Book review – Damian Le Bas – “The Stopping Places”

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Time for another of my 20 Books of Summer and I’m feeling like I’m making some progress now I’m on Book 10!

I bought this book in July 2020 from Oxfam Books – I blogged about a lot of incomings including this here. Funny story: This was when things opened up a bit more in England, and after my friend Trudie had said she had been in a few charity shops on the high street and they were all pretty safe, with hand sanitiser and screens, and feeling bereft of my usual pastime of cruising all the many shops nearby, I decided to venture to Oxfam Books, as I know I can always find something there. I chose two other books and I wasn’t sure about this one. But wait – what should I do with it, having taken it off the shelf – having touched it?? I had heard that Waterstones had a trolley for such eventualities – no such thing here. So, readers, I bought it.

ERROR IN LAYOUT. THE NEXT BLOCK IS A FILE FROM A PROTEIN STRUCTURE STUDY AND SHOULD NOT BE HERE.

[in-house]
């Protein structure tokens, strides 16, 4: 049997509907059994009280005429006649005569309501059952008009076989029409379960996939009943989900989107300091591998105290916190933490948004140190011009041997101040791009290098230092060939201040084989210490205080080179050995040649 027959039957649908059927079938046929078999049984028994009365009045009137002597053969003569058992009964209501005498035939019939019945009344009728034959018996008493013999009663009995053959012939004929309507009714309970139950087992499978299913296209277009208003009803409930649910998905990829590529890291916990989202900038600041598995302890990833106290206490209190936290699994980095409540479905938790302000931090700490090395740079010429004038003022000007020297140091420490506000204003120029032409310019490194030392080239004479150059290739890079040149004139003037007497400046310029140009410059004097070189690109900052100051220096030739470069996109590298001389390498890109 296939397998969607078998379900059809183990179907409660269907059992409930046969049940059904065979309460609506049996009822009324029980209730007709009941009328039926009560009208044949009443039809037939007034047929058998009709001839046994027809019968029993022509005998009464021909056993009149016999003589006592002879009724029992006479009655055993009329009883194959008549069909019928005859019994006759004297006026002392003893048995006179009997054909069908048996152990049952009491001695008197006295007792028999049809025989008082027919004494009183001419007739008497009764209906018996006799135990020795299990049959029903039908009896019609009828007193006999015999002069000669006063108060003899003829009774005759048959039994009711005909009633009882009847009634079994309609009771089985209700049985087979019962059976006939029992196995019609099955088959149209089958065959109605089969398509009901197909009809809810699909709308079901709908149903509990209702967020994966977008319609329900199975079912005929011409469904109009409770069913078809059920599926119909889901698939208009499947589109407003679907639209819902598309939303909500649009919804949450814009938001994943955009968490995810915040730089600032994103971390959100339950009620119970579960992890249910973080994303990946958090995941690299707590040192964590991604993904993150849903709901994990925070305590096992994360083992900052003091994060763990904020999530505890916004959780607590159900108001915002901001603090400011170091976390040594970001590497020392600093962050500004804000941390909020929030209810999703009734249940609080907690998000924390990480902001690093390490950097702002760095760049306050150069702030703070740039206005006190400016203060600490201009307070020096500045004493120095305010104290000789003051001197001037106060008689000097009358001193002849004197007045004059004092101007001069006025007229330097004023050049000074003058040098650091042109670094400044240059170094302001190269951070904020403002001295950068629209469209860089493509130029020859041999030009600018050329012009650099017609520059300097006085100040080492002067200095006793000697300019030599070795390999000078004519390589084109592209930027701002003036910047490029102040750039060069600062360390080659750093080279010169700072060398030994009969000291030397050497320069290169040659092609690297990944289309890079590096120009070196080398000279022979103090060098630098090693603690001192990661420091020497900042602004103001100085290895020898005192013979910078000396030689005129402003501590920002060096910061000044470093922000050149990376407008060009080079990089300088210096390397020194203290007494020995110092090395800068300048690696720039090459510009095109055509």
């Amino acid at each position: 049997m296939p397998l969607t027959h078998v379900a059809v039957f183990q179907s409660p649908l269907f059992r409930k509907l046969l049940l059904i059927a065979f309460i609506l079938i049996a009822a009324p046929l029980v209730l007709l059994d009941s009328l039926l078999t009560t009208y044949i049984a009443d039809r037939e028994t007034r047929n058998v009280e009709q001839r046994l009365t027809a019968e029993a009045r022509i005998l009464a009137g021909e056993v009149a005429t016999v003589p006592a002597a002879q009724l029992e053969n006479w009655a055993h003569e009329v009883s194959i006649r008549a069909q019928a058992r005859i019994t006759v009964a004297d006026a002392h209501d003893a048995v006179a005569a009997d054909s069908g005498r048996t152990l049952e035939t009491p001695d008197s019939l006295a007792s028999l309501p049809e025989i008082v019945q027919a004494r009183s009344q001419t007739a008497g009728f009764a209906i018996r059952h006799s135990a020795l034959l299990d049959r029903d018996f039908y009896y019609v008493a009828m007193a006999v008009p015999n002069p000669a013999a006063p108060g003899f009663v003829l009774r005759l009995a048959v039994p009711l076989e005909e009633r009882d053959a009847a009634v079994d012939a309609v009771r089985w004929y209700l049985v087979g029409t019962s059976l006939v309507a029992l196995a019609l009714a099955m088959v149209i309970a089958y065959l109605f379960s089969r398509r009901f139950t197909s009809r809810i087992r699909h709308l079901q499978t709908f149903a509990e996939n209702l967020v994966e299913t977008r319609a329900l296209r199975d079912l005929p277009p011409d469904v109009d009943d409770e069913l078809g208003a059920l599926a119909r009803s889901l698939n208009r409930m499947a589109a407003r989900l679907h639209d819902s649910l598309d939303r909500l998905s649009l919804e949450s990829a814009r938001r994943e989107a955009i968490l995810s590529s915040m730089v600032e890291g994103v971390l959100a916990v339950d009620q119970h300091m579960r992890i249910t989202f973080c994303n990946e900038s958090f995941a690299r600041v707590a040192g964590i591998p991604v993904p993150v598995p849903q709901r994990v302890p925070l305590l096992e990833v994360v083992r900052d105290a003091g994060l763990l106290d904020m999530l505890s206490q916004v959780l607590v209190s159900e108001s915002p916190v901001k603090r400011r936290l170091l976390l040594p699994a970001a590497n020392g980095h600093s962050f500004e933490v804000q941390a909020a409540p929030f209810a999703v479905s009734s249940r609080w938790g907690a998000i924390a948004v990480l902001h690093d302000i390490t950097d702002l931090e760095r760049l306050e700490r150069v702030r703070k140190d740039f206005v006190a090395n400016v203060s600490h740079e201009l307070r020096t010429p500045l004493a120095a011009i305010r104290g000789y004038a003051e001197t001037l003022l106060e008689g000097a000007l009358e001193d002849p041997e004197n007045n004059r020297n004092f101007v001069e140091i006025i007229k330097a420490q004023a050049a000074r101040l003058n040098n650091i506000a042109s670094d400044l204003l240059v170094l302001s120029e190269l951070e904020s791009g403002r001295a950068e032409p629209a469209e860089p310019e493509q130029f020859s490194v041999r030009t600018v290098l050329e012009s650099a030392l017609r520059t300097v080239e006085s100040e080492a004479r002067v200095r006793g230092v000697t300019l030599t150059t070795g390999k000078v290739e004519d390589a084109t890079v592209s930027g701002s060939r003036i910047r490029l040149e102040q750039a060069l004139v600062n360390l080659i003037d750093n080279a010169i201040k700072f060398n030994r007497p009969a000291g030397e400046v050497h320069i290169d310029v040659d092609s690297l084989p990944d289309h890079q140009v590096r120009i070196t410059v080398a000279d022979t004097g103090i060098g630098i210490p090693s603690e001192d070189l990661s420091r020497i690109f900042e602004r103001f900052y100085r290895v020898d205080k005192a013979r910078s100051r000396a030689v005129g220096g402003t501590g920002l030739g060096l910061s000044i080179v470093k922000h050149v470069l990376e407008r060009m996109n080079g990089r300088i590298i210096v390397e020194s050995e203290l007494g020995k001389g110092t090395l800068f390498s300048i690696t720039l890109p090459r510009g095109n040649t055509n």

Damian Le Bas – “The Stopping Place: A Journey Through Gypsy Britain”

( 2020)

These are the stopping places, these fringes and in-between places. they are the places that nobody lives except Travellers – or nobody but those who share ancient connections with them: gamekeepers and poachers, scrap-metal men, horse-women, rangers and shepherds. They are the old nomad’s haunts of the island. Many are smashed and build over; some – magically – are more or less just as they were in centuries long past. (p. 25)